– 20 LIGHT frames
– 10 DARK frames
– 10 OFFSET frames

The next step is relatively simple, entirely performed on a computer, you simply have to set it up with the right parameters, the right files and off it goes. The purpose is to register (align) the LIGHT frames and stack them to improve the Signal/Noise Ratio (SNR) such that we can adjust the dynamic range and “tune-out” the unwanted bright sky while keeping the stars.

Register and Stack

There are lots of software out there that can perform the task of registering (aligning) and stacking images.  They all look for pin-point stars in an image and use those as references to align your LIGHT frames such that when they are added, the pin-point stars all stack up correctly.

I’ve used three different software, all of which are free:
IRIS – Very powerful, but not exactly user-friendly. If your camera is 2015 and newer, it may not decode correctly the RAW files. However if you know how to use IRIS, the results can be quite amazing. I will still use IRIS, but that will be in Part 3.
Registax – Works best with planetary and lunar images, especially video is used instead of individual images. However cannot open RAW files.
DeepSkyStacker – (aka DSS) Simple to use, but the resulting image has to be post-processed in an image editor. This is what I use for the Canon 80D and what is described below.

With the Canon 80D, I have to use DeepSkyStacker as IRIS does not correctly decode the  Canon 80D RAW files. With my previous camera (Canon EOS Rebel XTi) I would have gone straight to IRIS for all the processing.

The first step is to open each of the LIGHT, DARK and OFFSET frames with DSS using the upper left menu.

DSS_openfiles

Click on Open picture files and select your LIGHT frames. Then select dark files for your DARK frames and offset/bias files for your OFFSET frames. Once that is done, be sure to select Check all on the left-hand side such that all your files are selected and will be used for processing.

You should see in the lower portion of DSS all your images, tagged respectively Bias/Offset, Dark or Light. More importantly, they should all be checked-marked.

DSS_filelist

The next step is selecting the Register checked pictures from menu on the left which will bring up this pop-up.

DSS_register

Normally the default settings are good. Essentially DSS will remove the DARK and OFFSET frames from your LIGHT frames, look for stars in each and computer the translation/rotation required to align the stars frame to frame. There needs to be 10 or more stars in each LIGHT frame to be able to align and stack.  If that is not the case, it’s possible to play with the threshold in the Advanced settings in order to detect sufficient number of stars in your LIGHT frames.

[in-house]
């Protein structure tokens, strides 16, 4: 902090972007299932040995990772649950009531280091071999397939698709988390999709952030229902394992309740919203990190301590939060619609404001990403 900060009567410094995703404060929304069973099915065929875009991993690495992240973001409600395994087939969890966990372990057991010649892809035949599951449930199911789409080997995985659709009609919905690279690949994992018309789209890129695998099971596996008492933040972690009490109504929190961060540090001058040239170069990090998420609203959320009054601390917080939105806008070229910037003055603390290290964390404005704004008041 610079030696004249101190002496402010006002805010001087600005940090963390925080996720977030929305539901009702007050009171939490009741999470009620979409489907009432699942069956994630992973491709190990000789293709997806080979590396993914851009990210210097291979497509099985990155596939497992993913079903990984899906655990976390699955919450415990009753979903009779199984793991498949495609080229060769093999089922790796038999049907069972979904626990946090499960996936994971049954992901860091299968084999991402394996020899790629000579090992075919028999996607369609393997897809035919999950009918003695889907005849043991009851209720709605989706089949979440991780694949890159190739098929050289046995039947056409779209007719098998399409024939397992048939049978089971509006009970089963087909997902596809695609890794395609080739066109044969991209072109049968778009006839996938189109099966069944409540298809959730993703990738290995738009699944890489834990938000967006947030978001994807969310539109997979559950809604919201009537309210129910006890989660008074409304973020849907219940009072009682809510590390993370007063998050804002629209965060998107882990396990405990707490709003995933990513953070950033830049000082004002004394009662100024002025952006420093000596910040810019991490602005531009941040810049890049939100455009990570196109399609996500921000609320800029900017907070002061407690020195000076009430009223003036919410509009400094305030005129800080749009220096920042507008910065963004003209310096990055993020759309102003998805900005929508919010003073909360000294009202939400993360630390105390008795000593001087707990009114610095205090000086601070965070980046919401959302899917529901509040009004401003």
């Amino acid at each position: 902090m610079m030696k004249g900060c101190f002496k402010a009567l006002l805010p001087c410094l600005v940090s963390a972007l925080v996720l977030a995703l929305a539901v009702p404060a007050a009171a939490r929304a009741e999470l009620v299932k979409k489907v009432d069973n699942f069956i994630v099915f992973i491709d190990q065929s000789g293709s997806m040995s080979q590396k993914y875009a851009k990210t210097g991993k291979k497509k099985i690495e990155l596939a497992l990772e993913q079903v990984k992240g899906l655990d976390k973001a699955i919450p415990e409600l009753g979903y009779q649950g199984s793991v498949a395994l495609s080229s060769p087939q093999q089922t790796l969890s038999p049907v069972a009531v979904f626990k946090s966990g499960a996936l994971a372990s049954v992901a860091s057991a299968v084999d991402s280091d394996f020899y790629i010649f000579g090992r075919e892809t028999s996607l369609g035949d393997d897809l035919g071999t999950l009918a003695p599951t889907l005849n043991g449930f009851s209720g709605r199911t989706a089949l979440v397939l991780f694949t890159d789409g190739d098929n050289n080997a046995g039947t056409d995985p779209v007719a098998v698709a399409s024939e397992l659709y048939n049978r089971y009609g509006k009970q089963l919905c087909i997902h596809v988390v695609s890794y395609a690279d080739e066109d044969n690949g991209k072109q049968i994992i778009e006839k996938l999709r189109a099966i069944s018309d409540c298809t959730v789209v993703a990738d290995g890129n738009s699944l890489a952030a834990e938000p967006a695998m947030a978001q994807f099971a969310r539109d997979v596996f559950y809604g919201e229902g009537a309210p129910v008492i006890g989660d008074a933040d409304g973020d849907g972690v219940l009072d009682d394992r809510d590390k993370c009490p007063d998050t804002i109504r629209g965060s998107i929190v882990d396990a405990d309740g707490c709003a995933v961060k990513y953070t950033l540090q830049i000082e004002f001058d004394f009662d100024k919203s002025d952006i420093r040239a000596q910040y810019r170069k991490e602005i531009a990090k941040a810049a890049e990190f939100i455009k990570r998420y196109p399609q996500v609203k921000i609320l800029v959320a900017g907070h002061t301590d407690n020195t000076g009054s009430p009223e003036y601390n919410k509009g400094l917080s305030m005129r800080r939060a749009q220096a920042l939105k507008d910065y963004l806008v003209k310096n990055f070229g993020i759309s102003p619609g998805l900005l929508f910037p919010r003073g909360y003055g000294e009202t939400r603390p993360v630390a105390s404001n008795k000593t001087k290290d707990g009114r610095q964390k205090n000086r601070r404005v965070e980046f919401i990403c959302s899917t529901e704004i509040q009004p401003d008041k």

After that has completed running, DSS will have evaluated all your images, selected the best one as your reference and unchecked any image that could not be aligned. Next is the stacking.  The following was established through trial and error with my Canon 80D.  You may experiment with different settings to see what each parameter does.

Upon selecting Stack checked pictures, and then selecting Stacking Parameters, the following is presented.

DSS_result
Standard Mode will align and stack the images without cropping.  By default this is selected, and cropping can be done at a later time in photo editing.

For wide-angle DSLR images, don’t bother with the Drizzle options. It’s only good when you want to focus on a small galaxy or nebula within your image. If you use this, you better to select an area of interest to keep the file-size and processing time small.

As a DSLR or consumer camera takes one-shot color images, no use to select Align RGB Channels. This would make sense with a monochrome camera, where individual color filters need to be used

The next tab, Light, is where you can have a good say on the final resulting image. Each setting controls how individual pixels are added between each LIGHT frame.

DSS_light

Average is the fastest, and most basic. However random events that show up in 1 or 2 frames like a satellite, meteor or a plane will still be visible in the final image.  This is a good setting for a quick preview of the final result.

Maximum is perfect when you want to do things like star trails, or see if among your many LIGHT frames you caught something a moving object such as a comet, asteroid, satellite or meteor. It essentially keeps the brightest pixel from each LIGHT frame.

I tend to use Median Kappa-Sigma clipping. For every pixel, it does a distribution of the intensity, and if in a frame that pixel falls out of the standard distribution, the pixel gets replaced by the median value.  It essentially avoids extreme values to mess things up, so  a plane passing in 1 or 2 images, or a satellite streaking by will be eliminated in the processing.  It also makes for more pin-point stars.  In the end, it removes random events from your picture.